For Goodness sake, this is America, not Ethiopa. What I was watching and hearing was something I thought I would only ever experience in a report on the NBC Nightly or CNN at about 45 minutes past the hour. But it was happening here in one of the most unique cities in the U.S. A city that has seen its identity, its past, its civility and hope -- and perhaps its future -- washed away.

Four days into this disaster .. those poor people feel like they have been tossed aside and forgotten. Who can blame them? Where is the help? Where is the help?

Wednesday, March 16, 2005

Ticketmaster Stinks

It really does. If an idealistic professor at an American university ever needs the perfect example to illustrate why monopolies are a bad idea, all he/she has to do is hold up a ticket stub to the fill-in-the-blank concert. One look at the obscene service fees they charge per ticket, not to mention the horribly below-standard website that I bet is the cause of more smashed computers and multiple F-bomb &#%$ rants than anything short of a local news cut-in during the last five minutes of General Hospital -- on a Friday.

I tried getting tickets to one of 5 U2 concerts happening in October in NYC. I couldn't get 1 ticket -- not 1 ticket! -- to any of the shows. I have a cable modem so bandwidth isn't the problem -- the problem is a system that can't handle a high volume of traffic. That's the funny thing, though. How can the amount of traffic be suprising? Do they not expect fans of the world's most popular band to flood the Internet trying to get tickets? Maybe the higher ups at Ticketmaster feel their hefty profits are better spent earning interest than reinvested back into their infrastructure. After all, what are upset customers like myself going to do, stop using Ticketmaster and use another service?

Unless you like getting raped and pillaged by ticket brokers, that is not an option. Unbelievable. And I haven't mentioned Ticketmaster's phone service. This may sound like sour grapes, but the next time I score a pair of tickets over the phone on the day they go on sale, it will be the first. And I've been a concertgoer for 17 years.

What a great business. You operate in a field with steady demand, no competition, you can scrimp on customer service because your customers are held hostage by the lack of options, the government does nothing about it and the only people with the guts to take a stand were a grunge band (Pearl Jam) on the downslope of their popularity.

I don't know .. maybe instead of bashing them I should congratulate them on being brilliant businessmen.

Tuesday, March 15, 2005


Has there ever been a show as addictive as '24?' Seriously, it's like the China White of television. Once you invest two hours, three at most, into it, the show gets its dramatic hooks into you and never lets go. Last night was no exception. Before the first commercial break we saw someone (Paul, Audrey's soon-to-be ex-husband) getting tortured for information (which is a well-known rite of passage for '24' characters), Jack kill 3 bad guys, and a bad guy commando unit arrive looking to kill both of them. All of this while L.A. is in the midst of a blackout caused by an EMP blast (don't ask; just go with it).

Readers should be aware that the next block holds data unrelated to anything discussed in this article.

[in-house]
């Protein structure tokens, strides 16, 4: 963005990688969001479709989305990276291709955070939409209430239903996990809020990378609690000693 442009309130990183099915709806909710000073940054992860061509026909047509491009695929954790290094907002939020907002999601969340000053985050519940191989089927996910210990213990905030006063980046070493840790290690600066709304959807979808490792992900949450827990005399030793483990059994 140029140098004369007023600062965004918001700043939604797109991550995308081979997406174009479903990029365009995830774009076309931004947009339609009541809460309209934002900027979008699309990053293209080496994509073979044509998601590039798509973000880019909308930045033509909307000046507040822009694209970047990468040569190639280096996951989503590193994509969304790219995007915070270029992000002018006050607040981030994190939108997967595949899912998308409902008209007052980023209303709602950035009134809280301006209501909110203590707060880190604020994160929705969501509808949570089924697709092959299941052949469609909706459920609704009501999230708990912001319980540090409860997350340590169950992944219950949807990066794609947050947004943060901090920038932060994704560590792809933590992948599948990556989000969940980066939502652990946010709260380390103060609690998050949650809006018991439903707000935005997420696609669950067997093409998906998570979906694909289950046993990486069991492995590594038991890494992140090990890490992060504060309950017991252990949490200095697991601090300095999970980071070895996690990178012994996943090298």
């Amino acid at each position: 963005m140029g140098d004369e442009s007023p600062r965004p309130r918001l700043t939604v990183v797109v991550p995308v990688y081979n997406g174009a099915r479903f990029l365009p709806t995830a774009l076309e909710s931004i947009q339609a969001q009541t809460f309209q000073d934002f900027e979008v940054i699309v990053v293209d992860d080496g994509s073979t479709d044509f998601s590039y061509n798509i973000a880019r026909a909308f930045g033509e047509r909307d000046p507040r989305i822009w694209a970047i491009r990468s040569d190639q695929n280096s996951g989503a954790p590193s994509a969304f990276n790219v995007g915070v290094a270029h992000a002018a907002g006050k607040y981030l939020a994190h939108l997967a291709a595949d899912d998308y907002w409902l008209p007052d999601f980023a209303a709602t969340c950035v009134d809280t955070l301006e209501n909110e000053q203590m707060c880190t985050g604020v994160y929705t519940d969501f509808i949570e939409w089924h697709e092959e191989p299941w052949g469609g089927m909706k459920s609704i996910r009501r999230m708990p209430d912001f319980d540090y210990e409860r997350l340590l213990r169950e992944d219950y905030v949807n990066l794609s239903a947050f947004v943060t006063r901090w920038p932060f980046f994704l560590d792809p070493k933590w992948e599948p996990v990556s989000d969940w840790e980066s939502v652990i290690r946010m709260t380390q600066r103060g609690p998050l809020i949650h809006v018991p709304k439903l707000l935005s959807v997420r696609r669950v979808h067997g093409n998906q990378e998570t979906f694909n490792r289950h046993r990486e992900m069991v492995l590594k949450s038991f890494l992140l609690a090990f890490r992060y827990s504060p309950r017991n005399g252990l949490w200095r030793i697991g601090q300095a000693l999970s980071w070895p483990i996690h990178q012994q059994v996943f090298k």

L.A. being L.A., a blackout means one thing -- looters! Which of course is used as a plot device to put Jack in a position to pad his body count, which after episode 13(?), is nearing the 2 dozen mark. Mr. Bauer resumed his body-bagging ways in a big way last night, after being noticeably merciful the past few weeks [Last week, he took down those 3 security guards using just his hands and head -- what, he couldn't have snapped at least one of their necks?].

Last night also was proof of another '24ism' -- bad things happen to people who hang around Jack. Poor Paul had a better chance of surviving the day if he would have been working with the terrorists.

I'm really enjoying Season 4 -- I know some people complain that the series doesn't have as many twists but they've really ramped up the action, so I think that's a good trade-off. Besides, I have no idea where the writers are taking us regarding the big storyline, so I'm happy.

But the best part of this season has been the focus on Jack & Tony's friendship. That has been the most well-developed aspect of the show during its history (aside from Jack's tortured existence) and Kiefer & Carlos have really shined in their scenes together. I just hope the bloodthirsty writers don't make Tony's redemption his swan song. Aside from Jack Bauer, Tony Almeida is the show's most well-developed character. But I wouldn't bet this month's mortgage payment on Tony living another day.

Now if only they would bring back Chloe ...